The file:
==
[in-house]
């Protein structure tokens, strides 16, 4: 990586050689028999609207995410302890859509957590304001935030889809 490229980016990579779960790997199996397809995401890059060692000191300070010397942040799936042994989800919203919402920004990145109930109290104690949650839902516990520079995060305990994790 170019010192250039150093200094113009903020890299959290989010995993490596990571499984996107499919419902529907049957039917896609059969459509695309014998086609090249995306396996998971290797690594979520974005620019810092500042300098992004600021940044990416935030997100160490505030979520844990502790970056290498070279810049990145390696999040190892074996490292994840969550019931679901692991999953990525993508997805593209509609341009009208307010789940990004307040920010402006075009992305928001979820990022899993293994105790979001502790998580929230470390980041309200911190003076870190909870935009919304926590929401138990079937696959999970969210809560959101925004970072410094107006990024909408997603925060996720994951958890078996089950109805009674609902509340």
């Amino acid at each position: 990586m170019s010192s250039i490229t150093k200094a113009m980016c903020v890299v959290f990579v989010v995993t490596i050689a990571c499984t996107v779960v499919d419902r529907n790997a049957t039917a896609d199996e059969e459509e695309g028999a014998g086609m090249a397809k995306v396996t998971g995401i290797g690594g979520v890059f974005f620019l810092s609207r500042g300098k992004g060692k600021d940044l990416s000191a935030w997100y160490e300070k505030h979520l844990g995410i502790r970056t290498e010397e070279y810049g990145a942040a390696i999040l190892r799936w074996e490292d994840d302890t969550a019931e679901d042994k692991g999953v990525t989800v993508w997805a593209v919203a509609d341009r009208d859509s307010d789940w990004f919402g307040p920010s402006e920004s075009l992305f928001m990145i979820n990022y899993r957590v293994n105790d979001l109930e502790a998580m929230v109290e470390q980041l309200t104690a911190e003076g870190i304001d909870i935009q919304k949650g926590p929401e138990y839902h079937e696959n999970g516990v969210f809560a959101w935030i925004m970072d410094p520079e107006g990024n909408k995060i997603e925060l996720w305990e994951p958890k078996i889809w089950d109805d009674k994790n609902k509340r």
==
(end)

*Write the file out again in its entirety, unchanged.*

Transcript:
[in-house]
């Protein structure tokens, strides 16, 4: 990586050689028999609207995410302890859509957590304001935030889809 490229980016990579779960790997199996397809995401890059060692000191300070010397942040799936042994989800919203919402920004990145109930109290104690949650839902516990520079995060305990994790 170019010192250039150093200094113009903020890299959290989010995993490596990571499984996107499919419902529907049957039917896609059969459509695309014998086609090249995306396996998971290797690594979520974005620019810092500042300098992004600021940044990416935030997100160490505030979520844990502790970056290498070279810049990145390696999040190892074996490292994840969550019931679901692991999953990525993508997805593209509609341009009208307010789940990004307040920010402006075009992305928001979820990022899993293994105790979001502790998580929230470390980041309200911190003076870190909870935009919304926590929401138990079937696959999970969210809560959101925004970072410094107006990024909408997603925060996720994951958890078996089950109805009674609902509340």
């Amino acid at each position: 990586m170019s010192s250039i490229t150093k200094a113009m980016c903020v890299v959290f990579v989010v995993t490596i050689a990571c499984t996107v779960v499919d419902r529907n790997a049957t039917a896609d199996e059969e459509e695309g028999a014998g086609m090249a397809k995306v396996t998971g995401i290797g690594g979520v890059f974005f620019l810092s609207r500042g300098k992004g060692k600021d940044l990416s000191a935030w997100y160490e300070k505030h979520l844990g995410i502790r970056t290498e010397e070279y810049g990145a942040a390696i999040l190892r799936w074996e490292d994840d302890t969550a019931e679901d042994k692991g999953v990525t989800v993508w997805a593209v919203a509609d341009r009208d859509s307010d789940w990004f919402g307040p920010s402006e920004s075009l992305f928001m990145i979820n990022y899993r957590v293994n105790d979001l109930e502790a998580m929230v109290e470390q980041l309200t104690a911190e003076g870190i304001d909870i935009q919304k949650g926590p929401e138990y839902h079937e696959n999970g516990v969210f809560a959101w935030i925004m970072d410094p520079e107006g990024n909408k995060i997603e925060l996720w305990e994951p958890k078996i889809w089950d109805d009674k994790n609902k509340r």